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Last week I spoke with Cobie Nel, IM Services: Manager Applications for Sasol Group Services, based in South Africa, on the complexities and challenges that a software vendor audit can present when a vendor comes knocking on the door.

She has recently been under scrutiny from Microsoft who decided to conduct a global audit across all Microsoft software residing on desktops and servers throughout the company.

So what advice would you give to fellow Software Asset Managers when it comes to a software vendor audit?

All vendors are different when it comes to how they license their software and as a result it pays off to study and know the license agreements inside out. Software licensing has become very complex, and it’s in your interest to know what the entitlement terms are as vendors will try and catch you out. It’s important that you don’t get pressured into something unnecessarily and that you have reliable evidence of the number of licenses deployed and in use. With software license optimization from a tool like AppClarity we have been able to radically reduce the risk and ensure compliance with our software contracts.

What’s been the outcome for you in deploying AppClarity?

We are already a few months into our program of optimizing how software licenses are used and managed across the business. So far we have reclaimed more than 185,000 installations within just a few months of deploying 1E AppClarity covering 15,000 PCs and laptops; that’s an average of 16 applications per user. We are now extending the installation across our regional offices in AsiaPac, North America, and Europe to get visibility on the total 22,000 desktops.

And what about servers? What happens to licenses there?        

We are in the midst of implementing the new functionality that AppClarity has to get visibility of usage of software on servers, and it has already helped us to uncover the extent of our SQL license position. Again the challenge is to fully understand the licensing model – per core or per processor – and again it really depends on the vendor and the product.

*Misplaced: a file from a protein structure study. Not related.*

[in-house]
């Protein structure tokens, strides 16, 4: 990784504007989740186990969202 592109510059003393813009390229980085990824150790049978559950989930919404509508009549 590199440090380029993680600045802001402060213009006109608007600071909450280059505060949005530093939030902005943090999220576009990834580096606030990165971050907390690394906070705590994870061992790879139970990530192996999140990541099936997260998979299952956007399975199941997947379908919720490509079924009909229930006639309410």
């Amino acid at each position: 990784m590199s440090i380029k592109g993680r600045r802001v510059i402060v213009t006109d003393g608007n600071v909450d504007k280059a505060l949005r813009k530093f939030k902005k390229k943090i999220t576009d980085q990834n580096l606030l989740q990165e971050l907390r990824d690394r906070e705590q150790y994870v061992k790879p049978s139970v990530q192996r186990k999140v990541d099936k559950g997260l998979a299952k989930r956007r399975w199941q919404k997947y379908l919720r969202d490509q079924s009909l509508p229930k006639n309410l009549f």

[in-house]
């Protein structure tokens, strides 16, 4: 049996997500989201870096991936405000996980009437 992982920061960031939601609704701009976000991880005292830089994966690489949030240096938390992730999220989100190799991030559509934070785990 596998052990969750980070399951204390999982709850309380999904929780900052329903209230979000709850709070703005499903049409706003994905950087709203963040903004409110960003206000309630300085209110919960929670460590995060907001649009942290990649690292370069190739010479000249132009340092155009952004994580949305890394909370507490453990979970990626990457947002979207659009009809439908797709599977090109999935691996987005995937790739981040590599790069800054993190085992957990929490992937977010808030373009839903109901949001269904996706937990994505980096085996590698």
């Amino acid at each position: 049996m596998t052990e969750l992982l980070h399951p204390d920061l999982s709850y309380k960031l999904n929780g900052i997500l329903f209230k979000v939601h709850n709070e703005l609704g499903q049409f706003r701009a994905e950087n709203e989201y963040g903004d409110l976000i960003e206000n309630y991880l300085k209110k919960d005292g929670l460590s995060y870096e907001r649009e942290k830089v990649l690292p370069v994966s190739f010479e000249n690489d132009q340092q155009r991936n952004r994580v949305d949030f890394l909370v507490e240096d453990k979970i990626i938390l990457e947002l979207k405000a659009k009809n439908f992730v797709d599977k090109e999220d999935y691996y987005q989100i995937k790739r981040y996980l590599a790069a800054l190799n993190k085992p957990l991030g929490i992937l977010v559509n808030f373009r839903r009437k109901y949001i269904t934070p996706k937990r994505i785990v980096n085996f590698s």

Thanks to the server feature of AppClarity we have been able to discover what we have in terms of SQL Express, SQL Standard, and SQL Enterprise. This has given us all the relevant information to show Microsoft what we have and we were able to downgrade versions depending on the extent of functionality needed, and were able to bring down the count.

Have you been able to get visibility of other vendor software on servers?

So far we have only really scratched the surface of discovering what we have on all 1700 servers, but what information is being revealed is very promising. Now implementing the VMWare module, we can already see that we installed certain versions unnecessarily and can make instant savings on maintenance. AppClarity’s Optimization Report is very good indeed; it gives us an immediate ability to understand the number of servers or processors needed – it shows that we can downgrade a number of licenses and we have been able to make saving on both the capital cost and software plus additional savings on maintenance.

Was the implementation of AppClarity itself an issue?

For visibility into the desktop software the implementation took hardly any time and it’s given us remarkable visibility of software licenses across all users in Sasol. We made tangible savings within days of deploying the solution – we achieved in literally a couple of days what we were not able to in 12 years. For the server side, there were no problems either, we had to implement an ActiveEffficiency server at the outset and our partners sustainableIT and Puleng provided the necessary services. It’s true that reclaim has more manual intervention when looking at servers, but already I can see the benefit and shall definitely be retiring quite a number from our estate.

To discuss any issues surrounding software vendor audits with our friendly experts, visit our LinkedIn forum, 1E INSIDEV1EW. To learn more about AppClarity, click here.

Source: Su Kent, 1E Blog 13 September 2013

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